Democratic Republic of Congo (DRC) President Joseph Kabila was warmly applauded by at the opening of the Francophonie summit, which brings together French-speaking countries in Kinshasa this weekend, despite criticism by French President François Hollande of the human rights situation in his country.
Hollande, who has fended off criticism that he was legitimising the DRC president during his visit, met Kabila on Saturday morning before the summit opened and went on to meet opposition leaders.
He told reporters that "speaking French also means speaking of human rights, since the human rights were written in French" after meeting Kabila's opponents.
Before leaving for Africa, he told RFI that the conditions of Kabila's reelection in November 2011 "had not been considered completely satisfactory", having already declared that the situation of "human rights, democracy and recognition of the opposition" in DRC was "completely unacceptable".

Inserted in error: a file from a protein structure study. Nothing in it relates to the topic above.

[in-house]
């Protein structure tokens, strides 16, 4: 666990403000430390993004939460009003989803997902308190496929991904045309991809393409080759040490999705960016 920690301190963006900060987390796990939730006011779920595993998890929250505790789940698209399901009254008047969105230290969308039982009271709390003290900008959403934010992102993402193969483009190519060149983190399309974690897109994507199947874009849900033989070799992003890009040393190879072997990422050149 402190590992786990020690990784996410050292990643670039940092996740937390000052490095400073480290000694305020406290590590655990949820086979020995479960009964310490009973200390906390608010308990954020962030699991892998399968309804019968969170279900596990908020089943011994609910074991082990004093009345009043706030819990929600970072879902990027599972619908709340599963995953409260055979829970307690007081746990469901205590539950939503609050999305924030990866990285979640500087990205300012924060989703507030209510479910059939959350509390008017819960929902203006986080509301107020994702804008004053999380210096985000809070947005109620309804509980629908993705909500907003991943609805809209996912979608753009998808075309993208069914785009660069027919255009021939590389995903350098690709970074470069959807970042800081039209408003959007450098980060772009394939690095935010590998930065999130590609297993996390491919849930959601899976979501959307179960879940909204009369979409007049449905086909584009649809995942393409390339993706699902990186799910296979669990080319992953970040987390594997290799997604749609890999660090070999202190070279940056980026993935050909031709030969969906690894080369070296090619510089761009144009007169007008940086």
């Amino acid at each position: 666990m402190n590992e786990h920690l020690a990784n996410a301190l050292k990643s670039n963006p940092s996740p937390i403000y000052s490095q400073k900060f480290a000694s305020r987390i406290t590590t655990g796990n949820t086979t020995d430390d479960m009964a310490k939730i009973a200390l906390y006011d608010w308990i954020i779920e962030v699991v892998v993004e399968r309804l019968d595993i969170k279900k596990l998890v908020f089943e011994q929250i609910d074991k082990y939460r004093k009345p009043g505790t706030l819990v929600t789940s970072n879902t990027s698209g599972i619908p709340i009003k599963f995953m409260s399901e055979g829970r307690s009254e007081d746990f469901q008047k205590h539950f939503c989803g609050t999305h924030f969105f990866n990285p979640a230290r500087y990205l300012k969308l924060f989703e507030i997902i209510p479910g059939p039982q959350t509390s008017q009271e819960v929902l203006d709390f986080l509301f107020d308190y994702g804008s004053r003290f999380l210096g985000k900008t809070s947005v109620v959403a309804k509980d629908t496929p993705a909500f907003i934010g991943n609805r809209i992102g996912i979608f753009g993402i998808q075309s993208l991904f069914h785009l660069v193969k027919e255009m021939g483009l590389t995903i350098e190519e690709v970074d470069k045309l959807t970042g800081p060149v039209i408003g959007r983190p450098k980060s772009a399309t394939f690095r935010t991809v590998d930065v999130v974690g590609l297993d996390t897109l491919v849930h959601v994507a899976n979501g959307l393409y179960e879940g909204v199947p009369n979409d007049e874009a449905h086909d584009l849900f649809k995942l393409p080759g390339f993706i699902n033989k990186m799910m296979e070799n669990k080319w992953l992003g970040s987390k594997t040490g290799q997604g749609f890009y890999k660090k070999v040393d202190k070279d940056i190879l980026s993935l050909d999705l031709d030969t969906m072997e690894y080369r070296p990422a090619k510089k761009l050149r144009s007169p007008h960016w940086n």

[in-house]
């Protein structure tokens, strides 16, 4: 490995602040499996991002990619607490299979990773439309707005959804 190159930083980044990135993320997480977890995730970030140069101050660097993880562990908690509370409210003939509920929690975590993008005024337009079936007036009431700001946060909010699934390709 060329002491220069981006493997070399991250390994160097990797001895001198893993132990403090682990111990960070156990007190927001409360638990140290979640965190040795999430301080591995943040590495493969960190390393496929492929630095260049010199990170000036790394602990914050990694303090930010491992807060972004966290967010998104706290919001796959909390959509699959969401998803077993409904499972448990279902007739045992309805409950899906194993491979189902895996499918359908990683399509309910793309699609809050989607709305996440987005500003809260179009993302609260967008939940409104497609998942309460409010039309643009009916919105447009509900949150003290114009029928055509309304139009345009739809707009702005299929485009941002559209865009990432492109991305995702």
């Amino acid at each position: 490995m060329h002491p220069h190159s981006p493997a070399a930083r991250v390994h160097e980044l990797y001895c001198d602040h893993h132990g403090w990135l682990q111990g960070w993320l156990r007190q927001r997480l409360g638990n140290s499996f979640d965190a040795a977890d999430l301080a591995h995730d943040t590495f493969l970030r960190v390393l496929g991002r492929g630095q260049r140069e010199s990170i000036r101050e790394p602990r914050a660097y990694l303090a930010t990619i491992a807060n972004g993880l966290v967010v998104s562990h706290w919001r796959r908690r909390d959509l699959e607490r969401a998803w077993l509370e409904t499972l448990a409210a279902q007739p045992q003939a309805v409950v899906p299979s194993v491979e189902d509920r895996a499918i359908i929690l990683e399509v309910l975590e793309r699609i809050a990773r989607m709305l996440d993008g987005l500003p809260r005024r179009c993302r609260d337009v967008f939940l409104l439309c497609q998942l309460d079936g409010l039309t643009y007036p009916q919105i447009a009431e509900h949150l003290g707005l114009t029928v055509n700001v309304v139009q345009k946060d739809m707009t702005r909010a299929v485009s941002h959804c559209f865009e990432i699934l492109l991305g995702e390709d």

Quebec Prime Minister Pauline Marois, who is also attending the summit, earlier said that she would not be meeting Kabila in private because of the rights situation in his country.
Police in Kinshasa dispersed a small rally of supporters of UDPS leader Etienne Tshisekedi, who had hoped to accompany on his way to meet Hollande, on Saturday, according to opposition sources.
Opening the summit, Kabila declared that "an unjust war has been forced on us", in a reference to the conflict in Nord Kivu province, where Rwanda is accused of backing insurgents.
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Hollande backed Kabila on that question in his RFI interview, declaring, "I don't accept that the borders of great countries can be called into question by attacks from outside."
The Kivu question and the crisis in Mali were expected to dominate closed-door discussions at the summit, although its official title is "Environmental and economic challenges faced with good governance".